WTF: Utah Elementary School Seizes Lunches from Indebted Kids

Illustration for article titled WTF: Utah Elementary School Seizes Lunches from Indebted Kids

Today in What the Ever Loving Fuck: School officials at Uintah Elementary in Salt Lake City, Utah seized upwards of 40 students' cafeteria-issued lunches and threw them in the trash this Tuesday — all because the kids had unpaid balances on their lunch accounts. Yes, they punished children too young to have any real concept of debt and the economy by taking one of their fundamental meals away. AMERICA!


The lunches were taken from the children after they had purchased them because, according to Salt Lake City District spokesman Jason Olsen, workers in the cafeteria were not able to see who owed money until making the transaction. The lunches were then put into the garbage because of the hygiene laws surrounding serving food that's already been served to someone else.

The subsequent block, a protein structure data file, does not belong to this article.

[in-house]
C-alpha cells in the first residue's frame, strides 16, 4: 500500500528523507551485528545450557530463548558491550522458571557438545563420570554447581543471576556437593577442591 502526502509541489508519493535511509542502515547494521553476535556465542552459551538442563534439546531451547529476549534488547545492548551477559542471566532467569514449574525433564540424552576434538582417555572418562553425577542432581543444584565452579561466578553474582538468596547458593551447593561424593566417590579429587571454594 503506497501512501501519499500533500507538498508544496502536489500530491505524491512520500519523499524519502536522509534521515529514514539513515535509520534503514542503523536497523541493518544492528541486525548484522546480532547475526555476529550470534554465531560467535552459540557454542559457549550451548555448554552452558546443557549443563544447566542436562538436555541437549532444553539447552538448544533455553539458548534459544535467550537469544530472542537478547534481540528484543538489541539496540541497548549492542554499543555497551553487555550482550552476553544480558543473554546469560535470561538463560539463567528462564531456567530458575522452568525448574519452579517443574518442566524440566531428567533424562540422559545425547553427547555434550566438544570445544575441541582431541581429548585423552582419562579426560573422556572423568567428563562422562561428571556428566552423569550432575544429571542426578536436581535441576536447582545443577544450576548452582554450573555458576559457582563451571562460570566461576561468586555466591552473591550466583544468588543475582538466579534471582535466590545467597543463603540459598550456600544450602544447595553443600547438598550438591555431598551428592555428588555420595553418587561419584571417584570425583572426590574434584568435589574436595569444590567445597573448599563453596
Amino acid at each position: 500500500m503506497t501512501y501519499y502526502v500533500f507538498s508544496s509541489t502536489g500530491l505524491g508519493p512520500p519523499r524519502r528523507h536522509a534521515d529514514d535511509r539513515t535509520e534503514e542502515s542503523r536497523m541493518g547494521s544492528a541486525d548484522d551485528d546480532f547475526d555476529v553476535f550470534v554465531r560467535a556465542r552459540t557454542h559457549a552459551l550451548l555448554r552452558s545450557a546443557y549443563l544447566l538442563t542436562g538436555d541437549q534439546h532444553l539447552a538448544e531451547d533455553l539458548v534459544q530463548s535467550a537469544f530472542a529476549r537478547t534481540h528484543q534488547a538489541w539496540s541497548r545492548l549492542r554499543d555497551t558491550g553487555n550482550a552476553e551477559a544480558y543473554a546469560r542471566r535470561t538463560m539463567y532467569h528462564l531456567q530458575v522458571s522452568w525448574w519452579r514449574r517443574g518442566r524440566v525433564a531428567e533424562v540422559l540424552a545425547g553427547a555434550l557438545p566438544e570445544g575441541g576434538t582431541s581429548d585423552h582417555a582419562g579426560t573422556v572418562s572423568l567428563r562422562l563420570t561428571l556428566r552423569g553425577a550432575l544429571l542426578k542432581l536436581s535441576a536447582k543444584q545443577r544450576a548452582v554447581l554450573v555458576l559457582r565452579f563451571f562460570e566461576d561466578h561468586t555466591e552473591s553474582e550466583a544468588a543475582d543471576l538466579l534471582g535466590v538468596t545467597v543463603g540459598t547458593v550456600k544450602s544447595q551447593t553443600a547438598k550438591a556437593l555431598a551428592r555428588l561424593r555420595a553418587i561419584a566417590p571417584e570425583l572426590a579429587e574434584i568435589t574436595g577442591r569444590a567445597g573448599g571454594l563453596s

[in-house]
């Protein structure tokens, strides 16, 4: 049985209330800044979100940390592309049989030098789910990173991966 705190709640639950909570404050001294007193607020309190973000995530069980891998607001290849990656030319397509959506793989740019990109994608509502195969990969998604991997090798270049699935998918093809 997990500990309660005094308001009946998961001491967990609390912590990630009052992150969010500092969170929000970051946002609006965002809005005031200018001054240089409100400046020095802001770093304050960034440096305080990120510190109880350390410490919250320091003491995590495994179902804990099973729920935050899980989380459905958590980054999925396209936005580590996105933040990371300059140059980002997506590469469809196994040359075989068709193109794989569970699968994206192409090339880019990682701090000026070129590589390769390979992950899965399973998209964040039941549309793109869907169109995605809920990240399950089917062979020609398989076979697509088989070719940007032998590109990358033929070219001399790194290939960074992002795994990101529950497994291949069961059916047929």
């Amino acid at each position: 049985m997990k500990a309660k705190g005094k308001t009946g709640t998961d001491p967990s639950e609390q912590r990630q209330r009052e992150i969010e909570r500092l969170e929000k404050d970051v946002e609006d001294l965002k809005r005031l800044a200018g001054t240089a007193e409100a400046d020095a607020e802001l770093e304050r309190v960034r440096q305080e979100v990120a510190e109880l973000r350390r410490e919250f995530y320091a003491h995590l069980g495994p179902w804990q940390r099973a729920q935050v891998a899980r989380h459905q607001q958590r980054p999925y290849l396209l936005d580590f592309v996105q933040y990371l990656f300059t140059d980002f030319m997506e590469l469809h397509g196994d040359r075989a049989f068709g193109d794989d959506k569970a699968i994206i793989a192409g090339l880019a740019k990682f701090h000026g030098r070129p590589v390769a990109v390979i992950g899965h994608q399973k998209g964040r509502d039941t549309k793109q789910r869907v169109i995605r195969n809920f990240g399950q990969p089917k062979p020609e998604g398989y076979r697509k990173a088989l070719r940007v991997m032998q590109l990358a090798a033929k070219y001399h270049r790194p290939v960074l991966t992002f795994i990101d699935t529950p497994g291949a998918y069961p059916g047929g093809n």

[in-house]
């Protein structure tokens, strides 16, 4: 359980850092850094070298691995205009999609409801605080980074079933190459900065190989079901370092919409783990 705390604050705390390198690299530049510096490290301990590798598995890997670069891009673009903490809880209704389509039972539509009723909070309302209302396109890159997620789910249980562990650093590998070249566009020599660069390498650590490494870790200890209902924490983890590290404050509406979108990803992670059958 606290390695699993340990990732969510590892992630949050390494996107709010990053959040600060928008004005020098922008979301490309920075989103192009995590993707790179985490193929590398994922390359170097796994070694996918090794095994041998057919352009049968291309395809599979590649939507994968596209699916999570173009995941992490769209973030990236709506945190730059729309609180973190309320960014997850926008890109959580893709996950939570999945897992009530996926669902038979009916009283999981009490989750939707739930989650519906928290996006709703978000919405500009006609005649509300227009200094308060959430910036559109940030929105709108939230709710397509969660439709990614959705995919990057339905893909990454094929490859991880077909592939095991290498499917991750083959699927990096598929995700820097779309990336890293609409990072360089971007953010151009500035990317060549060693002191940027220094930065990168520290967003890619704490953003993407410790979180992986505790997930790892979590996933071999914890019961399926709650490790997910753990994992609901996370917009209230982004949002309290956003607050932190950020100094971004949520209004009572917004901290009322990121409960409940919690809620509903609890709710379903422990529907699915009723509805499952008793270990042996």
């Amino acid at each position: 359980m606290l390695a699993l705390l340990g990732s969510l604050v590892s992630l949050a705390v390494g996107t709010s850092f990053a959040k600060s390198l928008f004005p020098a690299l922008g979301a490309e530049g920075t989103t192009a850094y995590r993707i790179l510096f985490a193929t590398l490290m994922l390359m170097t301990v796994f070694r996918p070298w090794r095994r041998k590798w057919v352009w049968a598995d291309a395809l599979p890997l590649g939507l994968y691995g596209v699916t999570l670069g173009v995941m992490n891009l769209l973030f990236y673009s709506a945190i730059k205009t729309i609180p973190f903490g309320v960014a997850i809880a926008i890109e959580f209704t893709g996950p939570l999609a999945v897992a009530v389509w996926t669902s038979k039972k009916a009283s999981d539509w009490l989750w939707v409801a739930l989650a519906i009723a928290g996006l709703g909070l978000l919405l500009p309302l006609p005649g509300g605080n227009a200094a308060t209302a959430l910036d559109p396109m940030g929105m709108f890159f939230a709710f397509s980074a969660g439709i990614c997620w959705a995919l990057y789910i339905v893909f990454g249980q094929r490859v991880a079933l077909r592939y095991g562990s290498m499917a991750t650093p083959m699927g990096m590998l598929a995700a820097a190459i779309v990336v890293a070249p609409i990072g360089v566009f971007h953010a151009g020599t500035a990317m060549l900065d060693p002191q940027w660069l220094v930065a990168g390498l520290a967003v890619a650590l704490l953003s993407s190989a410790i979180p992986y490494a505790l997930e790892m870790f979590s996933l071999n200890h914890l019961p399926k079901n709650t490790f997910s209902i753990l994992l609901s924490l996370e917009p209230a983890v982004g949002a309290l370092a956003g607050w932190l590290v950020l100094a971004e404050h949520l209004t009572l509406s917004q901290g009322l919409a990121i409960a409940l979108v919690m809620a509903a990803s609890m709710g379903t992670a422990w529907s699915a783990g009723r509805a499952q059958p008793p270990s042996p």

Olsen says the district attempted to contact the parents who owed the cafeteria money by phone on Monday and Tuesday, but were unable to reach everyone in time. What a comfort to the parents' whose kids didn't get food.

As one mother told The Salt Lake Tribune, "It was pretty traumatic and humiliating...These are young children that shouldn't be punished or humiliated for something the parents obviously need to clear up."

The students who had their lunches seized were instead given milk and fruit. Silver lining: this is one level healthier than a meal you'd get in a 19th century prison.

Image via Shutterstock.



My mom's a lunch lady for a school in Utah, and the district absolutely pressures her to pull this kind of shit. They call the parents, send notes home, and give the students a few days warning. Still, if their parents are flat broke and/or don't speak English, this kind of stuff happens. My mom doesn't give a fuck, though, and feeds them anyway. She also puts bowls of fruit and such outside of the lunch line and often sees those same kids stuff their backpacks with it so they have food at home.